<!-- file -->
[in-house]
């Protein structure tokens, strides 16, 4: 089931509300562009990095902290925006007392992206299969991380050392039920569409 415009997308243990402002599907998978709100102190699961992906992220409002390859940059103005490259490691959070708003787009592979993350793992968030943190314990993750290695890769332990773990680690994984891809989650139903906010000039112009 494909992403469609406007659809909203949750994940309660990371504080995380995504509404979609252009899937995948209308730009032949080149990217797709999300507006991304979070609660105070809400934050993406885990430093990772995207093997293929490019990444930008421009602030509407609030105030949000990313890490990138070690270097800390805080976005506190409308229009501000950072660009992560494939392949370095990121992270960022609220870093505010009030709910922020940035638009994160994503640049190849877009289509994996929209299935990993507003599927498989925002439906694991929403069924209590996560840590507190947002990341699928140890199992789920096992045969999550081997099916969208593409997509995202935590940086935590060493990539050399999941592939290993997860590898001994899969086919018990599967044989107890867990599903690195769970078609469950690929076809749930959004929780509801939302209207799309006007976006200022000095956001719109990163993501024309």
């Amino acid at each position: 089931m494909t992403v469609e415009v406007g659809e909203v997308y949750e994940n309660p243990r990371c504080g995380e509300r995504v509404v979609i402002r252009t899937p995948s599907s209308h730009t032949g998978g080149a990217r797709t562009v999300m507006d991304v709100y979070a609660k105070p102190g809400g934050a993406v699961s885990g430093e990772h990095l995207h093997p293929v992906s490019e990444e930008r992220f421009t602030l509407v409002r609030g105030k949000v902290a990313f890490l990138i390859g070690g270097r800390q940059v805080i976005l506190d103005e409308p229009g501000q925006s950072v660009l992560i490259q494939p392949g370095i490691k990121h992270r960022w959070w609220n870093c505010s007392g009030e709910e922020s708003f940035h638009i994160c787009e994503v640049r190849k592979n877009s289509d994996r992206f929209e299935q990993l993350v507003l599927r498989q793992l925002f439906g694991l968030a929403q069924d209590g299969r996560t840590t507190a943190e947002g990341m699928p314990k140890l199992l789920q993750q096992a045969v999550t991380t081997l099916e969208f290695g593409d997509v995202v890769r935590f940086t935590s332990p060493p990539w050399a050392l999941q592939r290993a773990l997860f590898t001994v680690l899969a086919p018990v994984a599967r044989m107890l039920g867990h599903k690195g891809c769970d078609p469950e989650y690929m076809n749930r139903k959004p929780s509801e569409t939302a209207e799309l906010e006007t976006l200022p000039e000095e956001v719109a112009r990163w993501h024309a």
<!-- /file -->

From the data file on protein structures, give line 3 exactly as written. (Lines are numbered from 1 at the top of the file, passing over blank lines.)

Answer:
């Amino acid at each position: 089931m494909t992403v469609e415009v406007g659809e909203v997308y949750e994940n309660p243990r990371c504080g995380e509300r995504v509404v979609i402002r252009t899937p995948s599907s209308h730009t032949g998978g080149a990217r797709t562009v999300m507006d991304v709100y979070a609660k105070p102190g809400g934050a993406v699961s885990g430093e990772h990095l995207h093997p293929v992906s490019e990444e930008r992220f421009t602030l509407v409002r609030g105030k949000v902290a990313f890490l990138i390859g070690g270097r800390q940059v805080i976005l506190d103005e409308p229009g501000q925006s950072v660009l992560i490259q494939p392949g370095i490691k990121h992270r960022w959070w609220n870093c505010s007392g009030e709910e922020s708003f940035h638009i994160c787009e994503v640049r190849k592979n877009s289509d994996r992206f929209e299935q990993l993350v507003l599927r498989q793992l925002f439906g694991l968030a929403q069924d209590g299969r996560t840590t507190a943190e947002g990341m699928p314990k140890l199992l789920q993750q096992a045969v999550t991380t081997l099916e969208f290695g593409d997509v995202v890769r935590f940086t935590s332990p060493p990539w050399a050392l999941q592939r290993a773990l997860f590898t001994v680690l899969a086919p018990v994984a599967r044989m107890l039920g867990h599903k690195g891809c769970d078609p469950e989650y690929m076809n749930r139903k959004p929780s509801e569409t939302a209207e799309l906010e006007t976006l200022p000039e000095e956001v719109a112009r990163w993501h024309a």